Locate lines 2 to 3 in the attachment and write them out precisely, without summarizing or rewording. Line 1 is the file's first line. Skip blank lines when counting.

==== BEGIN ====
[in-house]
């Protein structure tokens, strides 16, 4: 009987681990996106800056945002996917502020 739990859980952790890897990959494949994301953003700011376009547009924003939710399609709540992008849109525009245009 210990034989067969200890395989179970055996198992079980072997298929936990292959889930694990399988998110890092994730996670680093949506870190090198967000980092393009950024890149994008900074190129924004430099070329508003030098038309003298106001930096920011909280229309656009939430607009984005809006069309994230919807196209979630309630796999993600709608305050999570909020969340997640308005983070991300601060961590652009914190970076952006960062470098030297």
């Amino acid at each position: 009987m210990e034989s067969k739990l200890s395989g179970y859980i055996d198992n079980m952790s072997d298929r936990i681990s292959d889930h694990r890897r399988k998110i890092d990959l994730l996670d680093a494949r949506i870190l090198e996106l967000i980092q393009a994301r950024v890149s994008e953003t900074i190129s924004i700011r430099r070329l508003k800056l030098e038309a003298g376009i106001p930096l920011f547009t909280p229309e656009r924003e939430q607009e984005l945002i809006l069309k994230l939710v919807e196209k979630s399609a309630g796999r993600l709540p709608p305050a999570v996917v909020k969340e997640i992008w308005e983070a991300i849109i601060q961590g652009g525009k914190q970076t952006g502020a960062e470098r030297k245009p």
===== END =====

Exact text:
């Protein structure tokens, strides 16, 4: 009987681990996106800056945002996917502020 739990859980952790890897990959494949994301953003700011376009547009924003939710399609709540992008849109525009245009 210990034989067969200890395989179970055996198992079980072997298929936990292959889930694990399988998110890092994730996670680093949506870190090198967000980092393009950024890149994008900074190129924004430099070329508003030098038309003298106001930096920011909280229309656009939430607009984005809006069309994230919807196209979630309630796999993600709608305050999570909020969340997640308005983070991300601060961590652009914190970076952006960062470098030297």
């Amino acid at each position: 009987m210990e034989s067969k739990l200890s395989g179970y859980i055996d198992n079980m952790s072997d298929r936990i681990s292959d889930h694990r890897r399988k998110i890092d990959l994730l996670d680093a494949r949506i870190l090198e996106l967000i980092q393009a994301r950024v890149s994008e953003t900074i190129s924004i700011r430099r070329l508003k800056l030098e038309a003298g376009i106001p930096l920011f547009t909280p229309e656009r924003e939430q607009e984005l945002i809006l069309k994230l939710v919807e196209k979630s399609a309630g796999r993600l709540p709608p305050a999570v996917v909020k969340e997640i992008w308005e983070a991300i849109i601060q961590g652009g525009k914190q970076t952006g502020a960062e470098r030297k245009p």